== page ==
The work, by the Brazilian artist Panmela Castro, showed a black woman being held in a headlock, with the caption: “Woman who filmed abused [sic] by police officers is beaten and arrested.”

Continue reading...

Organisers of competition students travelled to attend demand their return to Nigeria

The organisers of an international student sports competition have called for two Nigerian table tennis players to be returned to their own country after Croatian police wrongly deported them to a Bosnian refugee camp.

Abia Uchenna Alexandro and Eboh Kenneth Chinedu, students at the Federal University of Technology Owerri in Nigeria, arrived in Zagreb on 12 November, on their way to participate in the fifth World InterUniversities Championships, held this year in Pula, Croatia.

Continue reading...

Study expands on archive finds revealed in 2011, and suggests that the French state may have abetted the 1960 car crash that killed him

Sixty years after the French Nobel laureate Albert Camus died in a car crash at the age of 46, a new book is arguing that he was assassinated by KGB spies in retaliation for his anti-Soviet rhetoric.

Italian author Giovanni Catelli first aired his theory in 2011, writing in the newspaper Corriere della Sera that he had discovered remarks in the diary of the celebrated Czech poet and translator Jan Zábrana that suggested Camus’s death had not been an accident. Now Catelli has expanded on his research in a book titled The Death of Camus.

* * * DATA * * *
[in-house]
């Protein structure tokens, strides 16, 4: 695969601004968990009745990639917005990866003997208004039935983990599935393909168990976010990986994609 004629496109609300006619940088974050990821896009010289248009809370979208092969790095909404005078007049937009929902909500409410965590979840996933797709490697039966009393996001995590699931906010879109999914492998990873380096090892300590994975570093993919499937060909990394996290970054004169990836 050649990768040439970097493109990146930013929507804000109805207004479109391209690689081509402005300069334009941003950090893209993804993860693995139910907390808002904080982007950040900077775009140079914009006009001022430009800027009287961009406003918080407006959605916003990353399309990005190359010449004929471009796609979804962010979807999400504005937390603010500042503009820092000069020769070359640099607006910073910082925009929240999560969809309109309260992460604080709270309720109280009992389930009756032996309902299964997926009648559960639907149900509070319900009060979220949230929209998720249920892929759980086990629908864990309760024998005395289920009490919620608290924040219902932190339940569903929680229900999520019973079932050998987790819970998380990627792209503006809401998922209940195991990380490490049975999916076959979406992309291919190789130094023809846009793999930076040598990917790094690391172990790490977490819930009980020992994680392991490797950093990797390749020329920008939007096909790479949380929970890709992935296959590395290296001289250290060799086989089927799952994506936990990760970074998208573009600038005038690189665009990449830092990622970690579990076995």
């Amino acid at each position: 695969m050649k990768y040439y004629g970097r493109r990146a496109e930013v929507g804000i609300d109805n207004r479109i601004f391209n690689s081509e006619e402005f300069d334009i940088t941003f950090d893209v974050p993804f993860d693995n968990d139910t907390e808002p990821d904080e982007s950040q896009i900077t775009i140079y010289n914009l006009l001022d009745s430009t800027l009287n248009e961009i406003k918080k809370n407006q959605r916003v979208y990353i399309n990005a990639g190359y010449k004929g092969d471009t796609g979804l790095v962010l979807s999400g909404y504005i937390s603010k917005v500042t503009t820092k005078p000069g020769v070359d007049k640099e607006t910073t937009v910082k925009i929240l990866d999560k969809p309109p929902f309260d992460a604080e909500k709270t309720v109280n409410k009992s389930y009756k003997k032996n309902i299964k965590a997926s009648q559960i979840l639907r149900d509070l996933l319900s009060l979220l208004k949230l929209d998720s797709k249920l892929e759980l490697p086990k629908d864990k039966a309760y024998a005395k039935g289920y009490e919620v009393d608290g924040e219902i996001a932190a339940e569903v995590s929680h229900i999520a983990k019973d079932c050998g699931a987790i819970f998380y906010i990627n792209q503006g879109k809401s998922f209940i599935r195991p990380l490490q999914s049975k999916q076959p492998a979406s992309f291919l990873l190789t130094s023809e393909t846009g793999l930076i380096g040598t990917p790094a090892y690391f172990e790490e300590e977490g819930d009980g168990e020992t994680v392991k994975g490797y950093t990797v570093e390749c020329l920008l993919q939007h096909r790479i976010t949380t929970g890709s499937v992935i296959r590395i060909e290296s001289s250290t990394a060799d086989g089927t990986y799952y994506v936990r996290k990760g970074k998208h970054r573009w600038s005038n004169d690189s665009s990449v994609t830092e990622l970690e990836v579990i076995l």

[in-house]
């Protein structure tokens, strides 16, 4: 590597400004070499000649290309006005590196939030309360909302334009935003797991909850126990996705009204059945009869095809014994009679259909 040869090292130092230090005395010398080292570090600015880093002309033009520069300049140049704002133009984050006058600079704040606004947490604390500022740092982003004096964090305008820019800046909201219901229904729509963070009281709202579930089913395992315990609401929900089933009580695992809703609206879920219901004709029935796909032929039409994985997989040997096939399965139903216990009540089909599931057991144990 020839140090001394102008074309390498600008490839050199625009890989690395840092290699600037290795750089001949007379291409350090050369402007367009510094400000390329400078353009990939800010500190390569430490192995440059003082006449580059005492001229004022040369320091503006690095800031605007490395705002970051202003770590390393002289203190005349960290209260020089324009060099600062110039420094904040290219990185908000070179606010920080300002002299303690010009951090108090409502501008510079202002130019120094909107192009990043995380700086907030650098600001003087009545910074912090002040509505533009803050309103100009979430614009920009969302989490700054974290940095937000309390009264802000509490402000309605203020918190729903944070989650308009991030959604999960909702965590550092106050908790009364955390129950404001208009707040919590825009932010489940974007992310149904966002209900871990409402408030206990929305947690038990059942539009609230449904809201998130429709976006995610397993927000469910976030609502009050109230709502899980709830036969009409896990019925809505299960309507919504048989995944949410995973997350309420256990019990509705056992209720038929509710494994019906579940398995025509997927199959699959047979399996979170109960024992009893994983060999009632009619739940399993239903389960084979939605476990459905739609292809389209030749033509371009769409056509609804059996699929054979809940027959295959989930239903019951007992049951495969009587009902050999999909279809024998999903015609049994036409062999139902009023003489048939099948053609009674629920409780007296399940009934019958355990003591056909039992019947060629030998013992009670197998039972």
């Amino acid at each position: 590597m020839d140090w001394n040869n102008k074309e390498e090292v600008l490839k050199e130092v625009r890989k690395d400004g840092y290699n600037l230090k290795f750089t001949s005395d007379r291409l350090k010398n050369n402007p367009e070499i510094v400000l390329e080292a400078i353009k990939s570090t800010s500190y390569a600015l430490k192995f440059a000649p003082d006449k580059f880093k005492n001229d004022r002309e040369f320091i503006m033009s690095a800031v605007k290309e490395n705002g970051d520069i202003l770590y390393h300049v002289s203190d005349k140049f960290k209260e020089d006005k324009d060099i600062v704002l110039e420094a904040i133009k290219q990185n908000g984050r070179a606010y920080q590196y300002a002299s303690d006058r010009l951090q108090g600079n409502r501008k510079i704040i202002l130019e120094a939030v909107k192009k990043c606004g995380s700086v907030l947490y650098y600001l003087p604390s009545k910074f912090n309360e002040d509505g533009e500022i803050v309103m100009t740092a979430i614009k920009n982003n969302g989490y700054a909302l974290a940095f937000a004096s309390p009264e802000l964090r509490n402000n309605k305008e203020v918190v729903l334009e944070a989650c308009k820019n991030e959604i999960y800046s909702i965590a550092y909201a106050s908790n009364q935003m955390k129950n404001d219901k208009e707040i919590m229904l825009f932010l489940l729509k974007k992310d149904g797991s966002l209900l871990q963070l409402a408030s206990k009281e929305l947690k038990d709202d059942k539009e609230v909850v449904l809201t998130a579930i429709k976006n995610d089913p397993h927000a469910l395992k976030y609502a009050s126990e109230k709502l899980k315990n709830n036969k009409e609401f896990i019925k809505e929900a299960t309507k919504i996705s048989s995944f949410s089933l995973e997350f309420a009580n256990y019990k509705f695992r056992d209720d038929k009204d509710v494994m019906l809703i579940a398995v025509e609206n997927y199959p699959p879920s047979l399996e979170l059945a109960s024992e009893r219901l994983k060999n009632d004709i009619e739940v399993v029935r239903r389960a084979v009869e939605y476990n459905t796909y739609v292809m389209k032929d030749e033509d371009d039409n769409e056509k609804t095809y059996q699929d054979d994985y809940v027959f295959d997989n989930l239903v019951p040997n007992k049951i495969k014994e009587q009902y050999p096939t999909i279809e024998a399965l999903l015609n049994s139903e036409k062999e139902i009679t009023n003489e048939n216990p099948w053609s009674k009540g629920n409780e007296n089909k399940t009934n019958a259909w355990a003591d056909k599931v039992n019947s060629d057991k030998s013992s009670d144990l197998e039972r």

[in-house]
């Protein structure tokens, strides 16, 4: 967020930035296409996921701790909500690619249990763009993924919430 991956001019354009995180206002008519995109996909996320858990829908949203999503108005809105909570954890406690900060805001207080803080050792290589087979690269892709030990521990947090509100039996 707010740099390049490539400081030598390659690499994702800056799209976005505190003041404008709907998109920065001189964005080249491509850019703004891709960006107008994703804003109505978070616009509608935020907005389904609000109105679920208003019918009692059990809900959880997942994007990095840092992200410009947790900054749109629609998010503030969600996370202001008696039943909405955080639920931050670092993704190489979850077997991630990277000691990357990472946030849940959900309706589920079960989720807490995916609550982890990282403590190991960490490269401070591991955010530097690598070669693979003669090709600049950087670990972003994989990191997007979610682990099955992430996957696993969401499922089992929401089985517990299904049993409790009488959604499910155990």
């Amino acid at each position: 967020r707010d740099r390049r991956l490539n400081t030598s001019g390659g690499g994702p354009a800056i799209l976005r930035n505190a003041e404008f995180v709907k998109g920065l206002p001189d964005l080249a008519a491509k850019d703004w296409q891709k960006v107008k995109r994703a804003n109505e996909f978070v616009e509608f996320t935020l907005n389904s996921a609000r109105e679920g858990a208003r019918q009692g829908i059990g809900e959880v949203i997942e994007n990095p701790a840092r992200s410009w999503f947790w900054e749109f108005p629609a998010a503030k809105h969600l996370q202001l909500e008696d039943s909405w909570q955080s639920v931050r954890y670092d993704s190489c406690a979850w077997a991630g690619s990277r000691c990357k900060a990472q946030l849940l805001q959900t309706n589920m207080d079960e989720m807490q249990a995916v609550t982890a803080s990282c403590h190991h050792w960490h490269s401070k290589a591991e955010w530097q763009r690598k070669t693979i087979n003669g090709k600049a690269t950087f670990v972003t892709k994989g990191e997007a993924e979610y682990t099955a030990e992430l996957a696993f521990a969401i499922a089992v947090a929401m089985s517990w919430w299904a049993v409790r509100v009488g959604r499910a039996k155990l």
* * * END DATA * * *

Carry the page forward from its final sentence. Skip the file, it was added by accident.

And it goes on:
Continue reading...

Musicians say Porto’s DIY studio complex Stop is a crucial arts space in a city dominated by tourism, but authorities say it’s unsafe and must close

All photographs by Mark Scholes

A mile east of the Luís I Bridge in the middle of a residential neighbourhood in Porto, Portugal’s second city, sits a bleak and decaying building.

Initially a three-storey car park, then a thriving shopping centre, the building has more recently suffered from years of neglect. Its walls are sprayed with graffiti and plastered with stickers, and the windows are blacked out.

Continue reading...

From the shanty towns of Khlong Toei to the hidden parts of Chinatown, Cody Ellingham walked Thailand’s capital every night for five weeks to photograph the city for his book Bangkok Phosphors

Continue reading...